Saturday, October 22, 2011
Wednesday, August 3, 2011
There's lots of black obsidian there, although much of it is mixed with rhyolite and other igneous material. The yellow and reddish rocks below the black obsidian includes some rare pumpkin obsidian. A couple of the black pieces have traces of snowflake obsidian. We'll go back later for more of the flat sedimentary rock for landscaping in Idaho and Oregon.
Day 2 of rockhounding led me to the Shoshone Basin, south of Twin Falls and east of Hwy 93. Most backroads are unmarked, so I ended up way to the south than I intended. Thanks to my excellent sense of direction, spotty cell phone reception, and built in compass in the Subaru Outback, I got back on track. The haul in rocks was excellent!
Tuesday, August 2, 2011
More photos of the southern Idaho desert. The last 2 are at and on the way to Norton Bay at Salmon Falls Creek Reservoir. The first 2 are on the Rabbit Springs road which leaves Hwy 93 just north of the ID-NV border and rejoins in "downtown" Jackpot, NV. I found most of my new rock collection on the Norton Bay road.
Off Hwy 93, about 8 miles north of the ID-NV border is a gravel/dirt road to Norton Bay at the south end of Salmon Falls Creek Reservoir. About half way there I took a more primitive dirt road spur up to some low hills for some rockhounding. A wash (dry stream bed) there was a great source of interesting rocks, including obsidian, and wildlife. I looked and looked for snakes but didn't see or hear a single one.
Check out the animal below. It turned out to be a Greater Short-Horned Lizard. When I first saw it I thought it was a snake head without a body! I threw a couple pebbles at it. Nothing. So then I poked it a couple times with a long, pointed rock. No reaction. I flipped it over a couple times, but it stayed there, unmoving. Their defense mechanism is to puff up and stay still. That's what it was doing - determined to wait patiently next to the wash, anticipating the next big thunderstorm and flash flood.
Wednesday, July 13, 2011
Just moments after this 1st video, and with the camera now off, a sneaker wave swept in and nearly wiped out our beach umbrellas. We barely had enough time to run up the beach and grab mat and blanket off the beach. The beach? Hug Point, south of Cannon Beach, Oregon.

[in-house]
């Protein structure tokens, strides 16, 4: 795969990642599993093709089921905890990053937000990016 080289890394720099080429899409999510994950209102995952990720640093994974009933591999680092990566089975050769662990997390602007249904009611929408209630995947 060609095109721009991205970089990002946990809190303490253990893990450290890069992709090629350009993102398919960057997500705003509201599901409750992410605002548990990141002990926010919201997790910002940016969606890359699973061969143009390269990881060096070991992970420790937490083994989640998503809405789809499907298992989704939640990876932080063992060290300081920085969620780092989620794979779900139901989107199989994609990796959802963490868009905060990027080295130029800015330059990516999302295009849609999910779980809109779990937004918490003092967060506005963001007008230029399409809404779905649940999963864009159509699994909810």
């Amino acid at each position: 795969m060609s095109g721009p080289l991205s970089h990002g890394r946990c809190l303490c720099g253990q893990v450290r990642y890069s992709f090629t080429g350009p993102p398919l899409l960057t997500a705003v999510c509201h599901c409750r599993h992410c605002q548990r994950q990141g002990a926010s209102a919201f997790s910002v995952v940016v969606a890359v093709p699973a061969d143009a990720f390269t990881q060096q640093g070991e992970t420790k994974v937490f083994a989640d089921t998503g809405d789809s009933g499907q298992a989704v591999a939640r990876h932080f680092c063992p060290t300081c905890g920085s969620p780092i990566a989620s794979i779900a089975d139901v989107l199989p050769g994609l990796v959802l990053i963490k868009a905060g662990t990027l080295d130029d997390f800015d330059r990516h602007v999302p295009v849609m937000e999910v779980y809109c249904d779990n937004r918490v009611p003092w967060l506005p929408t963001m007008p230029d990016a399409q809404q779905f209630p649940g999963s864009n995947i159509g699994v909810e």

On June 29 we ate dinner with just-arrived Jon-Mo-Elsa at a Korean restaurant in Beaverton (Du Koh Bee). Elsa entertained herself (and us) by ripping several napkins into little pieces, then dancing on them on the table. No video camera! So we tried to recreate her Dance of the Tissues the next day at home. She could only give us a brief taste of her dancing abilities.
July 2011. Scary!
Hug for mommy.
Elsa really looks like her daddy here.
Aunt Lorna, in May.
Aunt Lorna, Uncle Shawn and Cousin Jason, in May.
4-months old, lounging around among diaper collection.
Besides the incredible 5-day Institute, there was time for enjoying a bit of New York during my 2nd visit there (first in 2004). July 6 Amateur Night at the Apollo Theater with 3 McKay colleagues was amazing. The first 3 photos, below, were taken with my Sony flip cam. It's been great on the videos, but had a hard time delivering quality pics inside the Apollo lobby. The other photos were taken on my iPhone. The best thing about Amateur Night was the house band and MC. There was some great amateur talent, and some not so great. The second best thing was the aggressive usher with the scary flashlight. Taking photos inside the Apollo is strongly discouraged and can lead to being tossed!
Below, rainy day July 8, following day 4 of The Institute, a quick subway ride down Central Park West to Columbus Circle, then a walk down towards Times Square. Later, dinner with 5 McKay colleagues at a spendy Italian restaurant on 8th Ave and 54th Street. Yum.